Sunday, August 4, 2013

Transcendence and Intelligibility by Emmanuel Levinas / Chasing Sophie

Emmanuel Levinas

Emmanuel Levinas
Emmanuel Levinas was born into a Jewish community in Lithuania in 1906 and died in 1995. In 1924, he started studies at the University of Strasbourg. After becoming a French citizen in 1930, he was drafted into the French army and became an officer. This meant that when Hitler conquered France, Levinas was sent to a military prison camp even though he was Jewish. Unfortunately, many of his family in Lithuania were not so lucky. Levinas went on to teach after the war, though he didn't receive any real recognition until the publication of Totality and Infinity in 1961. "Transcendence and Intelligibility" was given as a lecture in 1983 and published as a small book in 1984. (For 1984, think Ronald Reagan as USA president and negotiations over the return of Hong Kong to China) For further information, see Emmanuel Levinas.

Transcendence and Intelligibility

First of all, don't let the title scare you. Transcendence= What we can't understand, what is out of our reach. Intelligibility= What we can understand, what is within our reach. To understand this essay, you're going to have to understand what Levinas means by the Other. The Other is what's not me. Generally, it's other people, but it can also stand for animals, for anything that's different from me.

One example is infinity. Levinas uses Descartes's notion of infinity as something beyond us, as an example of something totally Other. Or, for another example, let's say I downloaded all of your memories into me. I would still not understand you, because I would not be you, I'd be you plus me. "Knowledge is a relation of the Same with the Other in which the Other is reduced to the Same and divested of its strangeness... the other is already appropriated, already mine. " (Emphasis Levinas's.) I don't think Levinas is saying we shouldn't get to know someone, but that our goal is to live with others. When I try to "flatten" someone's identity, I'm really trying to own them.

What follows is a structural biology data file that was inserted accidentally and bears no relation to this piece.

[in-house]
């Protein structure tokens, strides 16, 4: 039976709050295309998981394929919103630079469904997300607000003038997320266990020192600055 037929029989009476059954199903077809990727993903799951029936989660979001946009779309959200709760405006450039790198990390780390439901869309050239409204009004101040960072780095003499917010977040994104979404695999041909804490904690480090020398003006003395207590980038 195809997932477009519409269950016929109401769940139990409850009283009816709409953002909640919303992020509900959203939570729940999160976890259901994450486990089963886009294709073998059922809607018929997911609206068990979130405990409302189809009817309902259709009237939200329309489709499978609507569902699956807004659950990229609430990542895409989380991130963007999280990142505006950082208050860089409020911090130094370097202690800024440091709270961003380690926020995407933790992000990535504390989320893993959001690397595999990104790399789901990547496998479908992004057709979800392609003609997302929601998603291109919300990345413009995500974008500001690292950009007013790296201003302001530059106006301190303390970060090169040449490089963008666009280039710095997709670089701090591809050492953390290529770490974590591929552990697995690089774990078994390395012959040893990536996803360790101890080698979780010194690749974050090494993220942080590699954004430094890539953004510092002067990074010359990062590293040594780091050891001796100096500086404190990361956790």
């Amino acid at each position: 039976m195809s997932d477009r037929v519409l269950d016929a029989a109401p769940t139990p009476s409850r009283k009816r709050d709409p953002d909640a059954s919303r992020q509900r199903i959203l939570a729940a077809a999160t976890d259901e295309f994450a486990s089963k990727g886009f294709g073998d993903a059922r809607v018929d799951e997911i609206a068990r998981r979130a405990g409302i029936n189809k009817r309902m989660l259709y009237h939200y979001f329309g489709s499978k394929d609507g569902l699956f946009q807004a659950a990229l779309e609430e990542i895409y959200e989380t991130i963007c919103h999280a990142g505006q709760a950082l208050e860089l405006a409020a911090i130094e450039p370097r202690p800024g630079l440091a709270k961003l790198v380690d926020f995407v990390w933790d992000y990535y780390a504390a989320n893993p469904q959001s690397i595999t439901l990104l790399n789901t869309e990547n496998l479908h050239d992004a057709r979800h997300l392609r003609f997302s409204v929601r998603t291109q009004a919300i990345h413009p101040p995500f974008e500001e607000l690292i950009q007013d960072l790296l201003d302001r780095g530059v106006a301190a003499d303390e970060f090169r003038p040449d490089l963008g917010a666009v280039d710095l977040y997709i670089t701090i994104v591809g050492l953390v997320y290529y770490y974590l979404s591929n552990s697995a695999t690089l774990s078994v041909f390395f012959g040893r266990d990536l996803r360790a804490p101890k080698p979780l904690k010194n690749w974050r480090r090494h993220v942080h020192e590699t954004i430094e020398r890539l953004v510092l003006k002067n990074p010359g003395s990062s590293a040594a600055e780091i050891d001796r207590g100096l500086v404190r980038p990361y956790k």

For Levinas, philosophy should start, not by trying to reduce the Other, but by trying to live with the other. Levinas says that we should start with "ethics," that is we need to start by recognizing our responsibility to others, and then move to other issues.


While I didn't cover everything in Levinas's lecture, I tried to give a basic idea of what's important to Levinas. When philosophy strays from, "How then should I live," it's really lost its purpose. We can't be so consumed with knowledge that we miss people. "Oh, that's what women do." "Oh, his family's just like that." "Oh, he's just not very bright." All too often, we reduce other people so that we can dismiss our responsibilities (For more on this, see my review of Derrida's The Gift of Death).


I think we need to be careful as Christians that we don't baptize something that's really not Christian. On the one hand, we can't get caught up in talking about the Other so that we forget about Christ. On the other hand, we can get our judgment of other people confused with God's judgment. We are not God, and we need to approach both God and other people with the humble knowledge that we will never completely understand them. When we treat people dismissively, it's very easy to forget our responsibility to them.


I'm indebted to the many introductory contributions to Basic Philosophical Writings by Emmanuel Levinas.

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